2. Carefully remove the charred onion skins and the garlic skins. Use tongs to move the roasted produce to a blender, then add the juices. Cover and puree until smooth. (Hot items in the blender can pop the top off, due to extra pressure. Place a dish towel over the blender lid to be safe. Or, better yet, blend the soup in smaller batches.)

3. Put a 6-quart pot over medium heat. Add tomato puree, vegetable broth, bay leaf, rosemary and smoked paprika. Bring to a simmer and simmer, uncovered, for 20 minutes, stirring occasionally.

4. Remove bay leaf; stir in heavy cream and chopped basil. Taste, then adjust seasoning, adding salt, pepper and sugar, as needed.


Cauliflower-Walnut Soup with Smoky Crumb Topping

Makes 4-6 servings

What you need:

2 tablespoons olive oil

1 onion, chopped

3 cloves garlic, finely chopped

1 potato, peeled and diced

1 large head of cauliflower, roughly cut into florets

4 cups vegetable stock

1 cup walnuts

1 cup almond or evaporated milk

Pinch of cayenne pepper

2 teaspoons sherry vinegar

Salt and freshly ground pepper, to taste

Finely chopped parsley (for garnish)

For the crumb topping:

2 tablespoons olive oil

1/2 cup walnuts, finely chopped

1 cup cauliflower crumbs, finely chopped

1 clove garlic, crushed or finely grated

1 teaspoon smoked paprika

Pinch of cayenne pepper

Salt and freshly ground pepper, to taste

What you do:

1. Heat 2 tablespoons olive oil in a deep stockpot. Add onion and garlic and cook until soft and beginning to color. Add potato, cauliflower and vegetable stock. (Don't worry if the stock doesn't cover the cauliflower. It will cook down as it softens.) Season with a little salt and pepper and simmer for about 10 minutes, or until potato and cauliflower are soft.

2. Once potato and cauliflower are soft, add walnuts, almond milk and cayenne pepper to the mixture. Stir to combine, then remove from heat. Transfer to a blender and blend in batches until smooth. Return pureed soup to the saucepan, taste to adjust for seasoning and stir through the sherry vinegar.

3. Make the crumb topping: Heat 2 tablespoons of olive oil in a skillet. Add all crumb topping ingredients and fry for 5-10 minutes, stirring often. You want the crumb to be crispy and golden, not burned. Ladle soup in bowls and serve topped with a spoonful of the crumb topping and some parsley.


Ramen Soup

This soup from chef Micah Adams takes time, but is worth the trouble, says his partner and fiancee, chef Rebecca Barron. Kombu, katsuobushi and other ingredients can be found at Asian markets in town, such as Asian Food and Gifts on Hixson Pike.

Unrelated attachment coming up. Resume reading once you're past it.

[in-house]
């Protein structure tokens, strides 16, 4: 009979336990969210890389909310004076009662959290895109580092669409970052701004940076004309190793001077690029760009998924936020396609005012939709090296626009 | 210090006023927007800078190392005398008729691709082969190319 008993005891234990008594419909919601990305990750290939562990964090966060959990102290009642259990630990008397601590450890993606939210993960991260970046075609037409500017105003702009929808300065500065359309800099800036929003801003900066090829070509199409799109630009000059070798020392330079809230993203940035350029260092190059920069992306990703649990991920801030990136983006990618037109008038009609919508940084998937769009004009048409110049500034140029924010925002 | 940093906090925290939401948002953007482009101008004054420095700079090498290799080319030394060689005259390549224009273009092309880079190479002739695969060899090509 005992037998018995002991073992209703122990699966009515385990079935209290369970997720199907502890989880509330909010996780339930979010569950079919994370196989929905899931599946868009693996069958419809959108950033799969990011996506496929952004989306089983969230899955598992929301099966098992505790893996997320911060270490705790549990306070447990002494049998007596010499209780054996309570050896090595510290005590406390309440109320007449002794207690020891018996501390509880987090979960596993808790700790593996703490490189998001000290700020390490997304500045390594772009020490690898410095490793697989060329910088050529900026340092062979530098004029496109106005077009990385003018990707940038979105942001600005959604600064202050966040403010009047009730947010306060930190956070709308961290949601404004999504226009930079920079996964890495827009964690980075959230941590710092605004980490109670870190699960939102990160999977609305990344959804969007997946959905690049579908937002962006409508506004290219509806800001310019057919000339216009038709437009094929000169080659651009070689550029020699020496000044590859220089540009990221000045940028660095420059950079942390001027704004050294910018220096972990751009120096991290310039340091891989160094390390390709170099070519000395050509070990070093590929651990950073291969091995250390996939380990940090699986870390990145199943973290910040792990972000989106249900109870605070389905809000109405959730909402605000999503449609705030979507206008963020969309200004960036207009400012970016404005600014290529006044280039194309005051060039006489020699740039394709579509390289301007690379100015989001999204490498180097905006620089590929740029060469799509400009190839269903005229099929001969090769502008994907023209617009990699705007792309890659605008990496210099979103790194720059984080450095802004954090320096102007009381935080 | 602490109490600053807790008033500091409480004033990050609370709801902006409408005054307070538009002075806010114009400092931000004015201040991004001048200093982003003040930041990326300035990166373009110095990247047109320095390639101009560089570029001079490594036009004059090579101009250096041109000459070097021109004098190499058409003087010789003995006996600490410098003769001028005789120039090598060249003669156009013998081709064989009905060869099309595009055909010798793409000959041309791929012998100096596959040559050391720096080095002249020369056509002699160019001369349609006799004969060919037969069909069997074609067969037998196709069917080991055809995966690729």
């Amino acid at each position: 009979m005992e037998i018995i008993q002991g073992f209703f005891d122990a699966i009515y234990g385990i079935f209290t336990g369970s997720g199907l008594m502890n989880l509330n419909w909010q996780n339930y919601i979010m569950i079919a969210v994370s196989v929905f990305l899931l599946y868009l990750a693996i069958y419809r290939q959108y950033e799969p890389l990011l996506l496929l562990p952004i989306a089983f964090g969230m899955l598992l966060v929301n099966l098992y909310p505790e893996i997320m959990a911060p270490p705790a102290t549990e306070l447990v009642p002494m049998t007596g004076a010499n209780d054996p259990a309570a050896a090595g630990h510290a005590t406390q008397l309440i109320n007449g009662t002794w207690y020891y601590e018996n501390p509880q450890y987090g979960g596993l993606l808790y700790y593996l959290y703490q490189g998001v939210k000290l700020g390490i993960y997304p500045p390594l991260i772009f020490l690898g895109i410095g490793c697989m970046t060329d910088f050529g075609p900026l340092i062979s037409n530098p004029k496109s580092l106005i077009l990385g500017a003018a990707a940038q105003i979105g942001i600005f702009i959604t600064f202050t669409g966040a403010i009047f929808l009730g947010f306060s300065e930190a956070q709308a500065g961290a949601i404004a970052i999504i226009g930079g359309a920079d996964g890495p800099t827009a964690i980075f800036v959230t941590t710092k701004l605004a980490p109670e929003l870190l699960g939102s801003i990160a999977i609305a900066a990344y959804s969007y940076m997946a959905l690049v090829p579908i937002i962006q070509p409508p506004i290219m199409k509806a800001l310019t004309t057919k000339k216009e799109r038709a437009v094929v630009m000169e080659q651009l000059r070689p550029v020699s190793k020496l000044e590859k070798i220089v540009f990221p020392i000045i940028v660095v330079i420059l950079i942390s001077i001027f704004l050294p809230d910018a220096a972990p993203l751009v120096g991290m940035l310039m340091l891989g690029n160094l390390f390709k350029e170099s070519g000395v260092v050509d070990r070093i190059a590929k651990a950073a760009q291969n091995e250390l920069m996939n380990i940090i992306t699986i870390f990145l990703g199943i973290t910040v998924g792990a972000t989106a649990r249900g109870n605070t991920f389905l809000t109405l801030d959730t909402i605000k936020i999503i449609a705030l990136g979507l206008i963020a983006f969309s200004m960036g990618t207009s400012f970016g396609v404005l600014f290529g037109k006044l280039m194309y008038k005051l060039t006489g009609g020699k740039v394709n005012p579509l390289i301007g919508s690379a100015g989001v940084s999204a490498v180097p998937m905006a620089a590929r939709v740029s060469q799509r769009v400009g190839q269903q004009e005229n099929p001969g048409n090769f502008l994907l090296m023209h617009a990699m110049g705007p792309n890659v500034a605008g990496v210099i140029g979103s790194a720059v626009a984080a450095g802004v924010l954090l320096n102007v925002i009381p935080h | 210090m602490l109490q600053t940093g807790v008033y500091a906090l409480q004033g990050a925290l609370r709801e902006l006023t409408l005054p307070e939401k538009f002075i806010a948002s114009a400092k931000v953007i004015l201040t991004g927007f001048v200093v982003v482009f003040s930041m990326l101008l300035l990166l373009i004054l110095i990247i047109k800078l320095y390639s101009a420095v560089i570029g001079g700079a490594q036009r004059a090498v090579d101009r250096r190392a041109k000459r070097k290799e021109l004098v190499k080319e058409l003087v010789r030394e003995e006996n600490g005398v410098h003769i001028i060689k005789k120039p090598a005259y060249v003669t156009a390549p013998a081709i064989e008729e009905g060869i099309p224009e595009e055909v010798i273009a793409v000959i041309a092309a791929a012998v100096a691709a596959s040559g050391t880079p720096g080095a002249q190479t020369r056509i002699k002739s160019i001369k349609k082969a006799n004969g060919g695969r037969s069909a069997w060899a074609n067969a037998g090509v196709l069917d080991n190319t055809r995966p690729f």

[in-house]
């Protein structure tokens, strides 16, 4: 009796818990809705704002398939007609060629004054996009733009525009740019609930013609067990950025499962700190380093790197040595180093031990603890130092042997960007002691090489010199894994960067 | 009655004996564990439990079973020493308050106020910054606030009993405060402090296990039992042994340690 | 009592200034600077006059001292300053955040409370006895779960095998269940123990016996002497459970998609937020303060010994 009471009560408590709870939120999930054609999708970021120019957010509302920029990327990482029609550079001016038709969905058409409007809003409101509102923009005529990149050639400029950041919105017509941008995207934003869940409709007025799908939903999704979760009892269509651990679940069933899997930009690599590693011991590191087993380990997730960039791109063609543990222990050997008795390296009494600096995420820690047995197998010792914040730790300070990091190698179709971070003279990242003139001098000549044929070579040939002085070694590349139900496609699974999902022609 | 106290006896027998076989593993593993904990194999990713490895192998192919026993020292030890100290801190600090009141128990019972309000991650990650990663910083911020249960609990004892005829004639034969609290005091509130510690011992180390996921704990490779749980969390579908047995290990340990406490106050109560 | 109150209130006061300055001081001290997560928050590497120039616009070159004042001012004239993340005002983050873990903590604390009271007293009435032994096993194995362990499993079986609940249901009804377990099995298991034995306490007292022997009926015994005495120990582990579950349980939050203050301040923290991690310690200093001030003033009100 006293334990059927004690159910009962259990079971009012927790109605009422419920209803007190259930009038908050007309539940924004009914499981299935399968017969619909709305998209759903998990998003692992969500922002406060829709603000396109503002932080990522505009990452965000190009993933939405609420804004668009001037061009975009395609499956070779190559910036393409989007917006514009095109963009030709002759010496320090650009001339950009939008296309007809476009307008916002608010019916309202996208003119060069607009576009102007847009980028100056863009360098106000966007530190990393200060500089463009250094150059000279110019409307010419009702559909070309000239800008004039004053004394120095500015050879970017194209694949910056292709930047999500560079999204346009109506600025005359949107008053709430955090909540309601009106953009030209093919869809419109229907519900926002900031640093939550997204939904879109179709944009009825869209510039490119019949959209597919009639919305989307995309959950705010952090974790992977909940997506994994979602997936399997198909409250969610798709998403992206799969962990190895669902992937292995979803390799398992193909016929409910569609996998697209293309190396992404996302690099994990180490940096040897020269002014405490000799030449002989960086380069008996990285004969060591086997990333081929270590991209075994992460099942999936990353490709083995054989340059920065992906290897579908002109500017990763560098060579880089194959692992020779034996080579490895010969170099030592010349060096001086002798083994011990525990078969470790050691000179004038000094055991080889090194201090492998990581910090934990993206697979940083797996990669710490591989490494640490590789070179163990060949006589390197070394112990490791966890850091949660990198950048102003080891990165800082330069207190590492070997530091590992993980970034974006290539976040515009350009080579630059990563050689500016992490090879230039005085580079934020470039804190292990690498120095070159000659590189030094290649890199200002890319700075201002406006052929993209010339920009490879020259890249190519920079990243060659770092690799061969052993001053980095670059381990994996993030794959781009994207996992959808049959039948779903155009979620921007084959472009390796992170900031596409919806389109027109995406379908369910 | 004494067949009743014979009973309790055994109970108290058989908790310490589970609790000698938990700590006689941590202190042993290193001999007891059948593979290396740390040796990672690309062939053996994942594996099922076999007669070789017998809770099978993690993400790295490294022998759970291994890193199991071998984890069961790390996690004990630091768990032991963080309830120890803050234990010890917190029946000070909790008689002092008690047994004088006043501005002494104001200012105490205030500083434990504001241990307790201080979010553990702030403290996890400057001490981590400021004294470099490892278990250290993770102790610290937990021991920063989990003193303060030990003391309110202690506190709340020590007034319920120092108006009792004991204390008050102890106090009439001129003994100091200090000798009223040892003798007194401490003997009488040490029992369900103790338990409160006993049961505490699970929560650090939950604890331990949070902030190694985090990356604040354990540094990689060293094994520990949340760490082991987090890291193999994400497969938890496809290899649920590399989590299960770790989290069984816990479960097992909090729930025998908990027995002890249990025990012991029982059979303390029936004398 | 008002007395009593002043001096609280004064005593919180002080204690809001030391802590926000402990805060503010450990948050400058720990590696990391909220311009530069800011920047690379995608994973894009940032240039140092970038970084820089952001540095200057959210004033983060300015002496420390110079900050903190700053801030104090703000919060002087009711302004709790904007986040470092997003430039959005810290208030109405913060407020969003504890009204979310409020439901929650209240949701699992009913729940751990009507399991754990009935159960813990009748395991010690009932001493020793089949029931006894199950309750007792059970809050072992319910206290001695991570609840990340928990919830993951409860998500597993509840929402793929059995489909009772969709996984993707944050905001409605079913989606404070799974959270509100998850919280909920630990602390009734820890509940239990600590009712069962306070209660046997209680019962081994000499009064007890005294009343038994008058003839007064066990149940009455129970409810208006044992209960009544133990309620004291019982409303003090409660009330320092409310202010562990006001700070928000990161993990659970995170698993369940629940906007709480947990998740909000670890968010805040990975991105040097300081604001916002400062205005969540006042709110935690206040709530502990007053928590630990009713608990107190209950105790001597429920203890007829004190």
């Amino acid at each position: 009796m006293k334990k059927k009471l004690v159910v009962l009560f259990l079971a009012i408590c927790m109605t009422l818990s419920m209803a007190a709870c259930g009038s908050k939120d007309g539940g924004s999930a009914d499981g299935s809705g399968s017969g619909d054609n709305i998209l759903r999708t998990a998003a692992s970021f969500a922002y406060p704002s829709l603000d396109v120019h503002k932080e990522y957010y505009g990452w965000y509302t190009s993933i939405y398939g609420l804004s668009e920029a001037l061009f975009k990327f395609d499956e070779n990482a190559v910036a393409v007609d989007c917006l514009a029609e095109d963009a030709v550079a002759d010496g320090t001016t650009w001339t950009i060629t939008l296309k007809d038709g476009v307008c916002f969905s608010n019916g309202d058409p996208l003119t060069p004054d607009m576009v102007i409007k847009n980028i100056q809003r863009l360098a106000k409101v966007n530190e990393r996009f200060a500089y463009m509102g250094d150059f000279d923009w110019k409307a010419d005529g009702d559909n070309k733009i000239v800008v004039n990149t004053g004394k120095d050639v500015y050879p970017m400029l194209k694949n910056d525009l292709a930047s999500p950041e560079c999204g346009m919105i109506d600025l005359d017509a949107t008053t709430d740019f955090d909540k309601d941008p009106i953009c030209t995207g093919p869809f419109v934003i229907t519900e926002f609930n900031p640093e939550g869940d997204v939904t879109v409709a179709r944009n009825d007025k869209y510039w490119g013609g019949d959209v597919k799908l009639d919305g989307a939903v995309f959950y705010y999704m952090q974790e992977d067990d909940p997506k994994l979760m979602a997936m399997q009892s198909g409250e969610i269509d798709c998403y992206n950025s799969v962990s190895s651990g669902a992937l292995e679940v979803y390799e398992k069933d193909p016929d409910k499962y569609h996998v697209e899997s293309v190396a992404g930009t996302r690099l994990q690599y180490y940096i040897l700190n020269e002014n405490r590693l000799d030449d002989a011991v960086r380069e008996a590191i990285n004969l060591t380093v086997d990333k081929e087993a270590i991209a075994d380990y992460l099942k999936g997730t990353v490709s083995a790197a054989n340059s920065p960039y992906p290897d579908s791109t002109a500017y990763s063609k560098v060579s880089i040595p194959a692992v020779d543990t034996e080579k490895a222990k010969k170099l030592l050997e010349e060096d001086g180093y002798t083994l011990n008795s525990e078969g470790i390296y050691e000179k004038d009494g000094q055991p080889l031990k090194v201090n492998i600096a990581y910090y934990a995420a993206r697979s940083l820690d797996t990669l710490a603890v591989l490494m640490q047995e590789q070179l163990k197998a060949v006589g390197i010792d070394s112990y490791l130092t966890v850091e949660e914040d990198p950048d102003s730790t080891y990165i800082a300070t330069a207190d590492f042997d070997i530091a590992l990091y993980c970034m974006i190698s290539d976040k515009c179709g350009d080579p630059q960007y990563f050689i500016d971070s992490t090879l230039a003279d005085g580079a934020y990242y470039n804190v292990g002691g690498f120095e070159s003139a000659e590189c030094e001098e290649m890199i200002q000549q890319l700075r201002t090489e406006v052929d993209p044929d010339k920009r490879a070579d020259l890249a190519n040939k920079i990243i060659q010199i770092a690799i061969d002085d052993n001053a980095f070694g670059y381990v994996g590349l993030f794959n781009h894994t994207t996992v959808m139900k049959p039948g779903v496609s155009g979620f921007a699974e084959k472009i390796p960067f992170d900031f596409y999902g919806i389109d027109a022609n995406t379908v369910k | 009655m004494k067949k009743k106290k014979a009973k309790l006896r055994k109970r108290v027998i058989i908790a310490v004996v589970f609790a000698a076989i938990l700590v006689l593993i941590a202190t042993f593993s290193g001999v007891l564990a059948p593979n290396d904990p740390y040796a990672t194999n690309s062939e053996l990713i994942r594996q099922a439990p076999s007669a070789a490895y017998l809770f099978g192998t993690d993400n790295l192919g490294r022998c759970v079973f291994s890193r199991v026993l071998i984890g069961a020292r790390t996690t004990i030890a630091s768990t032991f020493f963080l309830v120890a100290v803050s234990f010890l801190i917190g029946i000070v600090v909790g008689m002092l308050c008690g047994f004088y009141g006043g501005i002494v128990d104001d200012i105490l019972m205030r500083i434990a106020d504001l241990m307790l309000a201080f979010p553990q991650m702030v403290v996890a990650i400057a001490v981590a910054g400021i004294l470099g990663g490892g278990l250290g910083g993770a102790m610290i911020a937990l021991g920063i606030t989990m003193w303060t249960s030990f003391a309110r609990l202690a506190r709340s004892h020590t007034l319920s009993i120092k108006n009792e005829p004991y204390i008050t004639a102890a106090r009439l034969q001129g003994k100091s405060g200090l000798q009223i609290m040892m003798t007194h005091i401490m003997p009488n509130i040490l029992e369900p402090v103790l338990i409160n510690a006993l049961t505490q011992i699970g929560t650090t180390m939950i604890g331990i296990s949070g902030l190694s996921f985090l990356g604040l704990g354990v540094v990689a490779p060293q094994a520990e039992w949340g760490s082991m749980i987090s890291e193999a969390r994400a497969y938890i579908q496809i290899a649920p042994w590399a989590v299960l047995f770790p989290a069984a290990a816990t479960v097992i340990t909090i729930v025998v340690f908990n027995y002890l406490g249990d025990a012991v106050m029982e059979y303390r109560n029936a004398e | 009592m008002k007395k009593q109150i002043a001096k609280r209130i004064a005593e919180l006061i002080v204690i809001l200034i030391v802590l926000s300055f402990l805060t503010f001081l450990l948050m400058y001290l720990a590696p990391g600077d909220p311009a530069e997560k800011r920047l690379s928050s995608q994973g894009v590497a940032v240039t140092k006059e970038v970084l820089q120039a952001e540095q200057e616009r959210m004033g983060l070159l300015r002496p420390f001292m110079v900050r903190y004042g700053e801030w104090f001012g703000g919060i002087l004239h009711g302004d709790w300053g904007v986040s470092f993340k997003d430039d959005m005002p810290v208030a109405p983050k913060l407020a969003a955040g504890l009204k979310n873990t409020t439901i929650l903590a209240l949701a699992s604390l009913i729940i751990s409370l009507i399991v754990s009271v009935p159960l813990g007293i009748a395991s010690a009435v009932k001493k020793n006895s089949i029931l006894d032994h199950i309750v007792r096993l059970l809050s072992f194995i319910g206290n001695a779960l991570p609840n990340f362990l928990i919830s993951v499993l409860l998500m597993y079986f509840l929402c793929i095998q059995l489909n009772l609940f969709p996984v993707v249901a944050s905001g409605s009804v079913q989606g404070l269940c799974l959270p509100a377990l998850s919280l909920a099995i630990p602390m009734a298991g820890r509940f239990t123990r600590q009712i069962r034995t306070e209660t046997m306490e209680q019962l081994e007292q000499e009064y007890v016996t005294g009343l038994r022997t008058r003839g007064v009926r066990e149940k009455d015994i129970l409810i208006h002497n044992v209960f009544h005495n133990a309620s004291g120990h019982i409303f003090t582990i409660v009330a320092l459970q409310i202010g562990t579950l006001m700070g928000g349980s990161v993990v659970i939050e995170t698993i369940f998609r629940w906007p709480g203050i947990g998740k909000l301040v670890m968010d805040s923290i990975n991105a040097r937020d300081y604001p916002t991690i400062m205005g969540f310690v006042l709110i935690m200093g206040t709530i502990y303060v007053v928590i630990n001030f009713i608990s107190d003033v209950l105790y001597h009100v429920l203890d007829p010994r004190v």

What you need:

2 pounds chicken feet or backs

2 pounds pork neck bones

2 ounces dehydrated shiitake mushrooms

1 sheet of kombu

1 ounce katsuobushi, or bonito flakes

1 ounce kosher salt

1 ounce rice wine vinegar

4 ounces mirin

1 tablespoon sesame oil

Canola oil

4 ounces country ham, sliced

1 cup sweet corn

4 ounces fresh greens, such as kale, mustard or chard, washed and chopped

1 (10-ounce) package frozen fresh ramen noodles (Sun Noodle is an excellent brand.)

2 small green onions, thinly sliced (including the white parts)

What you do:

1. Prepare the stock: Add all of the chicken and pork to an 8-quart stockpot and cover with cold water. Bring to a vigorous boil for 4 minutes, then strain off and discard all of the water. Keep bones in the pot and cover them with fresh water; bring to a boil, then reduce heat to low and continue at a very low boil for as long as possible, up to 12 hours. Foamy scum will collect on the top of the water, which you must skim off with a spoon and discard. You may also need to top the pot off with a little more water if it gets too low.

2. After stock has simmered for 12 hours (or when your patience has run out), strain liquid into another container and discard the bones. Return strained stock to the pot, add the dehydrated mushrooms, kombu and katsuobushi. Keep at a very low simmer for 10 minutes, then strain the solids from your stock. Reserve the now-reconstituted mushrooms and discard the kombu and katsuobushi strained from your stock. (If your stock is cloudy, that's OK.) Keep the stock in refrigerator for up to a week, or freezer for up to three months. When the stock cools, you may see a layer of fat rise to the top and solidify: This is a good thing. Don't skim it off.

3. Prepare the shio tare: Add the kosher salt, rice wine vinegar, mirin and sesame oil to a small bowl and mix until all the ingredients are thoroughly combined. This particular mixture is called shio (salt) tare, meaning that salt is its primary flavoring as opposed to soy sauce, fish sauce, miso or another salty ingredient.

4. Prepare the toppings: Cut a few of the reserved mushrooms from the stock into quarters. Set a frying pan on a burner over medium-high heat and add a couple of tablespoons of canola oil. When the oil starts to shimmer, add all of the ham and stir it around until it browns lightly, then remove and set aside.

5. Return the pan to high heat and add corn, greens, mushrooms and a splash of the shio tare. Sautee until the greens are just wilted. Remove pan from heat and set aside.

6. Assemble the bowl: For each serving, add 8 ounces of stock and 1 ounce of shio tare to a saucepan and bring to a boil. In a separate saucepan, cook the noodles according to the package instructions. Often, fresh noodles come with a seasoning packet. To use this or not is up to you. It is not necessary and may make your bowl too salty. Taste the broth and add more shio tare if necessary.

7. Drain the noodles and place in the bottom of a serving bowl, followed by the greens, corn, ham and mushrooms. Pour the boiling stock in and garnish with sliced green onions.